Barrel-shaped, potbellied, and hairy, Cubanito looked like a prehistoric caveman. A prominent brow and short curly hair — black as his beady eyes — completed the look. But more than his primitiveness, it was his zaniness which cast a powerful and unforgettable impression on my young mind. I had never met a man like him: uninhibited, irreverent, sensual and wild, burning with that hot consuming fire writer Somerset Maugham wrote about after encountering the natives of the South Seas, and which dazed the more subdued, conventional, and dispassionate light of the other men on our diving trips.
Cubanito never sailed on the trawler with us. Instead, he would purchase a wooden dugout canoe on every trip and head out hours before we did, accompanied by a local Carib youth, like Robinson Crusoe and his man Friday.
After sailing behind him, we’d first stop at the closest Cay to clear our papers with Lester and stock up on his homemade coconut oil poured inside discarded wine bottles. The oil was supposed to protect you from the sun, but we quickly discovered that it had the opposite effect, magnifying the UV rays to the point of making everyone look like boiled lobsters by the end of the trip. Speaking of lobsters, my palate memory can still taste the ocean freshness of their plump flesh grilled beachside along with the day’s catch of Grouper, Snapper, and Jack.
On one occasion, we woke up one morning to the shouts of “periscope, periscope!” and climbed out of our tents and ran to the water’s edge to see what the commotion was all about.
A used refrigerator (which Cubanito carried in his canoe on every trip to store the fish he speared) was sunk, midway, close to shore. Floating next to it was Cubanito, buoyed by his large belly, with his ‘periscope’ casting a wide arc of urine into the water.
At night, by the campfire, he’d strum his guitar and entertain us with bawdy songs, colored jokes, and incredible stories, such as his marriage to Miss Puerto Rico with whom he went into business slaughtering old horses to sell their meat to the Japanese.
I’ve been told by my father that on one of our trips, as I struggled to slip into my fins and mask for a dive, a large sea turtle glided under our rubber dinghy. Without a moment of trepidation, I plunged headfirst into the warm water, grasped onto the turtle’s carapace, and rode it for a while over the coral-strewn ocean floor. If this is true, it was perhaps one of the first manifestations of my lifelong impetuousness.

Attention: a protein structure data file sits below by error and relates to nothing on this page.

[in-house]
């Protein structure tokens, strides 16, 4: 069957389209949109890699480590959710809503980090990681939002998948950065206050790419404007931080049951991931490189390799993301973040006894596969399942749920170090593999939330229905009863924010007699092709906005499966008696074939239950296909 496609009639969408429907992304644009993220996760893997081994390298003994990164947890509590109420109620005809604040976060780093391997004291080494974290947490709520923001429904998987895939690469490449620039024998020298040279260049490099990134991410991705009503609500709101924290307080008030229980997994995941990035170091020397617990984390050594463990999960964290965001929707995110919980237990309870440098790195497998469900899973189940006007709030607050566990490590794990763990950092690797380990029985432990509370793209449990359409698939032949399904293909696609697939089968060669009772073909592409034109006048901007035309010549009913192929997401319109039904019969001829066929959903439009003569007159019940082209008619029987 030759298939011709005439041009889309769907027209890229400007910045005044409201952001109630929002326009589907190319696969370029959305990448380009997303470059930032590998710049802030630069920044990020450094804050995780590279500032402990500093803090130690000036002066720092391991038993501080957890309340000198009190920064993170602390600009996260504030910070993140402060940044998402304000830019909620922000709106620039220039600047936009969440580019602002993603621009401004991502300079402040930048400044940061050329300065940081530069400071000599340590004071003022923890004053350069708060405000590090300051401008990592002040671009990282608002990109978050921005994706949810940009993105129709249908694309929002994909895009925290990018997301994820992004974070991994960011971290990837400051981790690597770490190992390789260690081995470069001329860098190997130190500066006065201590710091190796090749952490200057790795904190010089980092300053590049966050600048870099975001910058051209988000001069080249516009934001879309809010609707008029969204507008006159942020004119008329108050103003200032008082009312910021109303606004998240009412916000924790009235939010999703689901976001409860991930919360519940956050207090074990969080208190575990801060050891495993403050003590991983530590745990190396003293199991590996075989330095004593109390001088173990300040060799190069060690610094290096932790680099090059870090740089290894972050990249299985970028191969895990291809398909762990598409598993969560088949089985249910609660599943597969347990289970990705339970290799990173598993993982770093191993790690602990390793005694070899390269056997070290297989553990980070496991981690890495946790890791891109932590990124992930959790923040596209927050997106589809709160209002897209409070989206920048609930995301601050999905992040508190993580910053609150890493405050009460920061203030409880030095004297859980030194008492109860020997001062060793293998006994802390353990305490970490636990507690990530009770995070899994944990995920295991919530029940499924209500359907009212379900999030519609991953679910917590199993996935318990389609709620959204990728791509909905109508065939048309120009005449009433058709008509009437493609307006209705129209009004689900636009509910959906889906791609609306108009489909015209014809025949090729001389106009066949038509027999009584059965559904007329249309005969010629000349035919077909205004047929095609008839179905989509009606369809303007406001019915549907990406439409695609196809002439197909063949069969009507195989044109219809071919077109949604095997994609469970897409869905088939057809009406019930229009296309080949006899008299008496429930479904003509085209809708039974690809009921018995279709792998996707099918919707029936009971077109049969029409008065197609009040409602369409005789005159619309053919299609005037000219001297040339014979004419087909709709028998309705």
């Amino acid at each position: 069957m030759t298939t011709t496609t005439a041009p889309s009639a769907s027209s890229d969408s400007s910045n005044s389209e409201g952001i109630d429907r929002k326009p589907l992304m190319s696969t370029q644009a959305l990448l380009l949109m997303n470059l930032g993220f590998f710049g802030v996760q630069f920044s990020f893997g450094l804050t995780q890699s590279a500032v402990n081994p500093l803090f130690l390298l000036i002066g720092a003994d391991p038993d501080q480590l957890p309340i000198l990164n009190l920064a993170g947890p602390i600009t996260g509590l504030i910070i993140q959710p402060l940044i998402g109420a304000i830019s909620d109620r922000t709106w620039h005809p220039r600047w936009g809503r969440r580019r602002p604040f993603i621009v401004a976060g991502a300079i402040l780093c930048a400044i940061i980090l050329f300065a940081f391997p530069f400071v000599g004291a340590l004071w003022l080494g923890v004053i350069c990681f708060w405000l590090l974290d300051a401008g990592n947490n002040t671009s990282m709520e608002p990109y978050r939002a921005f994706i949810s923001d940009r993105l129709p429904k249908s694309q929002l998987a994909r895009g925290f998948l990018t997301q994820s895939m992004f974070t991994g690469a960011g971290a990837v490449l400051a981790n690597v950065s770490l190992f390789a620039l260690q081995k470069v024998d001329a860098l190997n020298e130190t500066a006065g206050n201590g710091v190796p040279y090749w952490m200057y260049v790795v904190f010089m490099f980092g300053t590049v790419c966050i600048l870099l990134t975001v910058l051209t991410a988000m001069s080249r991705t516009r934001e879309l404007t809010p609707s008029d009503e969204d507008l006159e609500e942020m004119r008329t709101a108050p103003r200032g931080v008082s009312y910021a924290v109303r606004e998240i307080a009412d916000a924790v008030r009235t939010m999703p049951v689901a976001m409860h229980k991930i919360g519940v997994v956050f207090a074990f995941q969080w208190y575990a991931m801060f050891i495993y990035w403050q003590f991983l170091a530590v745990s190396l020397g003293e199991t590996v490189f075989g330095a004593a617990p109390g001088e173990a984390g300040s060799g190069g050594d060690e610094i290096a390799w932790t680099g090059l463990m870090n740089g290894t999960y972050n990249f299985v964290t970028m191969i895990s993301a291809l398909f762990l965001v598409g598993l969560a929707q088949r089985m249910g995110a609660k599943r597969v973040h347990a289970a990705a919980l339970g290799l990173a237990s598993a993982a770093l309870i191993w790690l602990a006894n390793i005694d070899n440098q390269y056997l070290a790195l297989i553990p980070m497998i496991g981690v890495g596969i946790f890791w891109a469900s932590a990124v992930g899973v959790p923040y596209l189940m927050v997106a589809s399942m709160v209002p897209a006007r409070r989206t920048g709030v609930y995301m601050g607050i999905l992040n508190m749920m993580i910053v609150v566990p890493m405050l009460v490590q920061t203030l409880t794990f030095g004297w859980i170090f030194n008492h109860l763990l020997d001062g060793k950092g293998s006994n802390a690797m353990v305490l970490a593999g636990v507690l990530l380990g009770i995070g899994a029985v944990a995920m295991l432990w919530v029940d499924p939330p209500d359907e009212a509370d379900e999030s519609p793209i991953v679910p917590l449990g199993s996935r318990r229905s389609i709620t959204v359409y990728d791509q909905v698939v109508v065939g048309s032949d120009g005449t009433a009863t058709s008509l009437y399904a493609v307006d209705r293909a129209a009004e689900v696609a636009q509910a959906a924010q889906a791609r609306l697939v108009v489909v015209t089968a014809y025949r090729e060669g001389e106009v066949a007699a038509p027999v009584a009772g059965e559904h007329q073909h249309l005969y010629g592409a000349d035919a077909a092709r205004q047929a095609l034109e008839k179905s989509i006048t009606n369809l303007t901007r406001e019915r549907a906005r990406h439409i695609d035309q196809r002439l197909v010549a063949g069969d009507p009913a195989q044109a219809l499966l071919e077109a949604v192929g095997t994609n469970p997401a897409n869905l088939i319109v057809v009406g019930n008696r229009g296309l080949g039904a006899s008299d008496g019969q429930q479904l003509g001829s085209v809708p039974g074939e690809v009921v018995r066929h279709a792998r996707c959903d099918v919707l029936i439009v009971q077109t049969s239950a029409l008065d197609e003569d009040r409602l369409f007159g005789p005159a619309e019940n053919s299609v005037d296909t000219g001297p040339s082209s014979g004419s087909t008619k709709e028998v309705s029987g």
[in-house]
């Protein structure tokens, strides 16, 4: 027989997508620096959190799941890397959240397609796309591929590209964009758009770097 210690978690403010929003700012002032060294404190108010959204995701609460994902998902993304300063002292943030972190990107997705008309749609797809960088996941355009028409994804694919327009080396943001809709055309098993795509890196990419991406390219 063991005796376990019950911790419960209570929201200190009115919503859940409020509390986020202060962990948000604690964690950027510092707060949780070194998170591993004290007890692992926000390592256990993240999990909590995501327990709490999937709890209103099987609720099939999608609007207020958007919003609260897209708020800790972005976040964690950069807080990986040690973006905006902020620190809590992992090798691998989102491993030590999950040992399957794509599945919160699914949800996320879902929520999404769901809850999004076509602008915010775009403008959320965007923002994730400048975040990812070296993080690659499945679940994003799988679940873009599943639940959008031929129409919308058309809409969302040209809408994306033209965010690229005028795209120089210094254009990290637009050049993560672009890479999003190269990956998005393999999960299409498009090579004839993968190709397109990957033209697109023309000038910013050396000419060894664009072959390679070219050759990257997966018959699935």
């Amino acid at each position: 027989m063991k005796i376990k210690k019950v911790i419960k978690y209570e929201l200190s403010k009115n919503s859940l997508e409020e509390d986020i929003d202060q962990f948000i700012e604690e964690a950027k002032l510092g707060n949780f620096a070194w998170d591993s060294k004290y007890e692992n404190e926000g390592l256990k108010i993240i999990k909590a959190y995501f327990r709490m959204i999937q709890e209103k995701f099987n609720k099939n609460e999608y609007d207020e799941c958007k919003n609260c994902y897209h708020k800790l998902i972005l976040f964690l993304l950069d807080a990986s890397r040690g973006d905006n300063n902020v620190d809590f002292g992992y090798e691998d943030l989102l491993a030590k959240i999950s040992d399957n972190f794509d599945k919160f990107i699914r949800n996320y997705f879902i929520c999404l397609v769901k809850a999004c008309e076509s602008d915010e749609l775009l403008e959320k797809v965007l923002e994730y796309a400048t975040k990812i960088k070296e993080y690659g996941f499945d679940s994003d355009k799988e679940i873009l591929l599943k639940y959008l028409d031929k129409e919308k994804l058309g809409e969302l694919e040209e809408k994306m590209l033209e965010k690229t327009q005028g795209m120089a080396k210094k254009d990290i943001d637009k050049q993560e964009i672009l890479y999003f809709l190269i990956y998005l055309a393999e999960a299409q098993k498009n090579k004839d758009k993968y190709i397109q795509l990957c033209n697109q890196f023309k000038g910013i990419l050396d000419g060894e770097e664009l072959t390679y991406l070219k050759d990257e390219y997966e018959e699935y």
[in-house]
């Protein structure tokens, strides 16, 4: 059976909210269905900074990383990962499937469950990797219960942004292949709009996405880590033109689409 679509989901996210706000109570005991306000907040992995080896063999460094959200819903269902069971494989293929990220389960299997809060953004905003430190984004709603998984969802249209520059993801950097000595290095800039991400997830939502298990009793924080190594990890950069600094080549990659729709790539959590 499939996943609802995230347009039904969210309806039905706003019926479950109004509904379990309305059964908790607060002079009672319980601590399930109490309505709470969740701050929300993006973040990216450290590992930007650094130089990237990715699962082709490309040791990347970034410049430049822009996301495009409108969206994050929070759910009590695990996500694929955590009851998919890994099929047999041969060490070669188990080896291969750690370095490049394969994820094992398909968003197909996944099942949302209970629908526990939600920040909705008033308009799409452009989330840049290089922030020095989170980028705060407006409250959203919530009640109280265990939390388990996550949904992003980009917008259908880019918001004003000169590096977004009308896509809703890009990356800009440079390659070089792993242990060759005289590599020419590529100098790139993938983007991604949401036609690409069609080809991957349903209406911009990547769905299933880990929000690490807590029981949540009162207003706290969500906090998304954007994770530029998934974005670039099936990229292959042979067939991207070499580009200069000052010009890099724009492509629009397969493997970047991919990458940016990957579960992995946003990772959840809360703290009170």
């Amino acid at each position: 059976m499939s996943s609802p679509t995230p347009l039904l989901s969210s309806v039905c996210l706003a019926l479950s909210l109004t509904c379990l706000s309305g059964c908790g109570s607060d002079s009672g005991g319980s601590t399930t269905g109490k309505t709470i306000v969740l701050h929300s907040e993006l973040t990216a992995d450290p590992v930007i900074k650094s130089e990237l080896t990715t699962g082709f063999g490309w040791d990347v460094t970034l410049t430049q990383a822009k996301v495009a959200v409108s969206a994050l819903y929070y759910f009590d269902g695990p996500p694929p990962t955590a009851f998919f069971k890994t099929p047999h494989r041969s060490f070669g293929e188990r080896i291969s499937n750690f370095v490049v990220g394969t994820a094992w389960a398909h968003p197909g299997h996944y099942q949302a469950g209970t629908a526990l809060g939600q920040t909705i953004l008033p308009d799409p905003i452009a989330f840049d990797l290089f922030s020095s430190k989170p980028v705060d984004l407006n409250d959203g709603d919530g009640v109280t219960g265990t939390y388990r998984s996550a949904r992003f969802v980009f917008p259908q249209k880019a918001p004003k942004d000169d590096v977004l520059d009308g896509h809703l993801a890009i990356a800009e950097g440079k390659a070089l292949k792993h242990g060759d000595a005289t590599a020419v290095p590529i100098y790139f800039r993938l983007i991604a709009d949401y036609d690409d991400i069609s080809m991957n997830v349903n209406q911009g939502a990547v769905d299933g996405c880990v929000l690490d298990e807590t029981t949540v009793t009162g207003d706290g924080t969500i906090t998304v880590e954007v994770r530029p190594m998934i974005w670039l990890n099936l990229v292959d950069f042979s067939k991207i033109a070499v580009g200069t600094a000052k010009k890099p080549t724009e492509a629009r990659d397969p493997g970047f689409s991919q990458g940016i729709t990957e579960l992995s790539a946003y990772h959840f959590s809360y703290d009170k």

Somewhere, there is also a lost photo of me, bare-chested under a palm tree, strumming a guitar, prefiguring, perhaps, my lifelong fondness for romance, and as evidence of my fascination with Cubanito and his free spirit.
The exotic allure of these islands might explain why I almost ended up living in a tiny hut on the shores of Mexico’s Pacific Coast later in life.
The remembrance of the places to which our father took us are not so much etched in my memory because of their beauty, but by something deeper which I can only describe as mythological or spiritual. Their impact is not in the eyes but soul. Every experience went beyond the esthetic or the adventurous. My imagination imbued them with otherworldly dimensions and a narrative that spilled the borders of the commonplace into the fantastical.
In Madness at the Gates of the City, author Barry Spector says that in a world that devalues the spiritual, many forget how to think mythologically and are drawn to its toxic mimic: addiction (“consuming spirits”) which is the unconscious search for that same ecstasy. Ideologies [or literal thinking] force us to think the same idea, while myth invites us to have our own ideas about the same thing. Mythological thinking is symbolic, and when we think mythologically, we search for the archetypal nature of the event or place. For tribal people, to explain is not a matter of presenting literal facts, but to tell a story that enlivens the senses to multiple levels of meaning.
Near Puerto Barrios, on the shores of Amatique Bay, is the fishing town of Livingston, inhabited by the Garifuna, originally from the Lesser Antilles islands and descendants of African and Island Carib people. A thirty-mile boat ride from Livingston across the steep, jungle-clad narrow canyon of Rio Dulce (Sweet River), opening up to the wide lake of El Golfete, leads to Catamaran Island Hotel, another one of those mythical places of my childhood, and to which our father often took us on long weekends.